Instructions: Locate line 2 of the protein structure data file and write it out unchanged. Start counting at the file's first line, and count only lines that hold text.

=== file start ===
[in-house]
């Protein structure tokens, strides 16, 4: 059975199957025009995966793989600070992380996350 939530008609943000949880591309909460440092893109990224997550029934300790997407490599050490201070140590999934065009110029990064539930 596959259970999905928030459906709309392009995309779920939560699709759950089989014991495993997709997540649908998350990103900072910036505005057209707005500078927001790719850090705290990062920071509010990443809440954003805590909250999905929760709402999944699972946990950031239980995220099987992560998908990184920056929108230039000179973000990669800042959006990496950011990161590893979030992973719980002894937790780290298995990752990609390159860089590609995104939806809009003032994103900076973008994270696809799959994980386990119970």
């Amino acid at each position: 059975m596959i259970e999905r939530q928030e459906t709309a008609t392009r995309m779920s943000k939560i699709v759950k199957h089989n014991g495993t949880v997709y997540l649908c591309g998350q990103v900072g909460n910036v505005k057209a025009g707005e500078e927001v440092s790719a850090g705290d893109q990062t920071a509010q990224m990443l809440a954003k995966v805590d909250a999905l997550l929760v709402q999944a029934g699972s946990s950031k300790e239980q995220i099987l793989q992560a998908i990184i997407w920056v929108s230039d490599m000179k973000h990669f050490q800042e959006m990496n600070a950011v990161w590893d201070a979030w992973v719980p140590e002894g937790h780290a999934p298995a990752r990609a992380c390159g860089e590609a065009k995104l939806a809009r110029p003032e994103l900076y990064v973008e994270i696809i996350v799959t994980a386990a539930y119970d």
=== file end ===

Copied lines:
């Protein structure tokens, strides 16, 4: 059975199957025009995966793989600070992380996350 939530008609943000949880591309909460440092893109990224997550029934300790997407490599050490201070140590999934065009110029990064539930 596959259970999905928030459906709309392009995309779920939560699709759950089989014991495993997709997540649908998350990103900072910036505005057209707005500078927001790719850090705290990062920071509010990443809440954003805590909250999905929760709402999944699972946990950031239980995220099987992560998908990184920056929108230039000179973000990669800042959006990496950011990161590893979030992973719980002894937790780290298995990752990609390159860089590609995104939806809009003032994103900076973008994270696809799959994980386990119970």